1. Ordinary improvements or changes on one's own land, which cause surface water to run off on to that of a neighbor, are not actionable, but where the surface waters are collected and cast in body upon the adjoining proprietor, this constitutes a nuisance for which remedy lies by action for damages or injunction. 2. The failure to keep one's own land free of weeds scarcely constitutes such a nuisance as twill give the adjoining owner legal redress.
Water Right: By an unrecorded written contract, B. obtained from A. the right to pipe water for twenty years from a spring on A.'s land. The contract expired several years ago, and about.the same time B. boarded up spring on A.'s land, so that in wet weather water overflows about two acres of A.'s land,which he has recently sold to C. Has C. any redress, B. having obtained water front the spring for over twenty years? M., New York.
The contract having expired without renewal B. has no longer the right to pipe water from C.'s land, and can be enjoined from so doing. The lapse of twenty years does not in this case affect the rights of the parties, since the water right was exercised by reason of the contract, and not merely by sufferance of A. and C., nor adversely to them.
Husband and Wife: I live with my wife and son on a farm which belongs to my wife, but which is worked by my son and myself. So long as I behave myself, has my wife the right to turn me out of doors without remuneration? W. C., Michigan.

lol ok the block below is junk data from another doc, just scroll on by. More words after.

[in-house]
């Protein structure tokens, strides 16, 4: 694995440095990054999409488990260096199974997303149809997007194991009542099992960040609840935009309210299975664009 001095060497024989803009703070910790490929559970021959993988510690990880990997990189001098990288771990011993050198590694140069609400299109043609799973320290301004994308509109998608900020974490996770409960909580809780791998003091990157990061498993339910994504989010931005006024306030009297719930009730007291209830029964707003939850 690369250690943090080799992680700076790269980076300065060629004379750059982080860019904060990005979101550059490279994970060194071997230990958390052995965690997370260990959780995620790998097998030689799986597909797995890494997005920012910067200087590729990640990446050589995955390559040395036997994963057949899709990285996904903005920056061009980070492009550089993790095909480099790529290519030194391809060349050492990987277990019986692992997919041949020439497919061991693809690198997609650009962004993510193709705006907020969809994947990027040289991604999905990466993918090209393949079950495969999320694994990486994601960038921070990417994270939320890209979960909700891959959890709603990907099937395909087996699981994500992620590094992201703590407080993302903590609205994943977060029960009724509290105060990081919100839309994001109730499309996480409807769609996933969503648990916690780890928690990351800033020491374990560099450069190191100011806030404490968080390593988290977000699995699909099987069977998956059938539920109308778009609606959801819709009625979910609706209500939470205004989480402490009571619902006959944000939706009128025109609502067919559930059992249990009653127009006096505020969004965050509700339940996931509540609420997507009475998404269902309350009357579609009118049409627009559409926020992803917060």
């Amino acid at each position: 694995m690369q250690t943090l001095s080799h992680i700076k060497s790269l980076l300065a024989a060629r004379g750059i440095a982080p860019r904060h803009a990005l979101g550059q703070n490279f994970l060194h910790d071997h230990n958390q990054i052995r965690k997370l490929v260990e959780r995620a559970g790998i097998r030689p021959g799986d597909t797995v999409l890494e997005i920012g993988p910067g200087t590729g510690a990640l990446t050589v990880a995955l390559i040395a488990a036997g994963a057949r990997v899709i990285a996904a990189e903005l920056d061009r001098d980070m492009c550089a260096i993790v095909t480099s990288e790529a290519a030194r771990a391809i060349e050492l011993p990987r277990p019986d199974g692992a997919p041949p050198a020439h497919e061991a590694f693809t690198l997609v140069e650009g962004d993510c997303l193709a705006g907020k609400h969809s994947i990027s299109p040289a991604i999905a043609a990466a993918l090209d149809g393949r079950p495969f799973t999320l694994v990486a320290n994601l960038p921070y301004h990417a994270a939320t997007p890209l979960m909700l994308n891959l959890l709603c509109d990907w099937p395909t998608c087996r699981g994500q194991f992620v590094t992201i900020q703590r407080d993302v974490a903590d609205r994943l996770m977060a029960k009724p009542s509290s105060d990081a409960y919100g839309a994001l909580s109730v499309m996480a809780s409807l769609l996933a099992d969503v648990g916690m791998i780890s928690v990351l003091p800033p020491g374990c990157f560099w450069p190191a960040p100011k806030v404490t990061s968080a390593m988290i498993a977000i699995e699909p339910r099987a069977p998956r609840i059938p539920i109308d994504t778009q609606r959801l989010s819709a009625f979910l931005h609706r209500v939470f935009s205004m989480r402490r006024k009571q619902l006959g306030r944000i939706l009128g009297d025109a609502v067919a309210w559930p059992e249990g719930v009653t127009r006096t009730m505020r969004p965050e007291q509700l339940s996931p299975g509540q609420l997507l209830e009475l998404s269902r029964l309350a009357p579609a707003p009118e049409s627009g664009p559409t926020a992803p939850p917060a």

In your state married women may hold and enjoy their separate property and make contracts in regard to the same as if unmarried. You are entitled to the same rights as any other tenant. Further, it is the husband's duty to support his wife and provide a home for her ; if, having performed his duty in this respect, she refuses to live with him, he may in due time secure a divorce.
United States Revenue Law : I am a farmer employing from one to three hands; they all use tobacco and whenever I go to the city want me to bring them a paper, plug, or other small quantity. If I should buy a dollar's worth at a time, and furnish it to the hands as they want it, would this constitute a violation of the United States revenue laws?
Buying tobacco to sell again without license is illegal, but if your hands authorize you to buy tobacco for them and reimburse you out of their wages, you can do so without violation of the law.
[Legal inquiries from Our Folks may be submitted and will be answered in the paper each in its turn, if of interest to the general reader; but there will be so many questions that printed answers may be long delayed. Those who want an immediate reply by mail should remit one dollar, addressed "Law Department," this office.]
With each new month do not forget
Your calendar to rightly set.
Pare sweet potatoes before boiling.
Chop suet in a cool place, sprinkling with flour to prevent its sticking together.
Do not let the winter go by without telling the neighbors about the FARM JOURNAL.
If the cellar threatens to freeze, carry down a half a pail of live, hardwood coals night and morning.
Put a basin of fresh water in a room where men have been smoking. It will absorb much of the unpleasant odor by morning.
When frying pork chops or roasting pork, I dust it lightly with light brown sugar, as well as pepper and salt. It does not make the meat taste sweet, but adds a delicious flavor and makes the gravy richer and browner. R. B.
When you write to an advertiser tell him that you saw his card !n the Farm Journal. It is to your interest to do so as Our Folks are treated honestly and served with the best. Read the Fair Play notice on first page.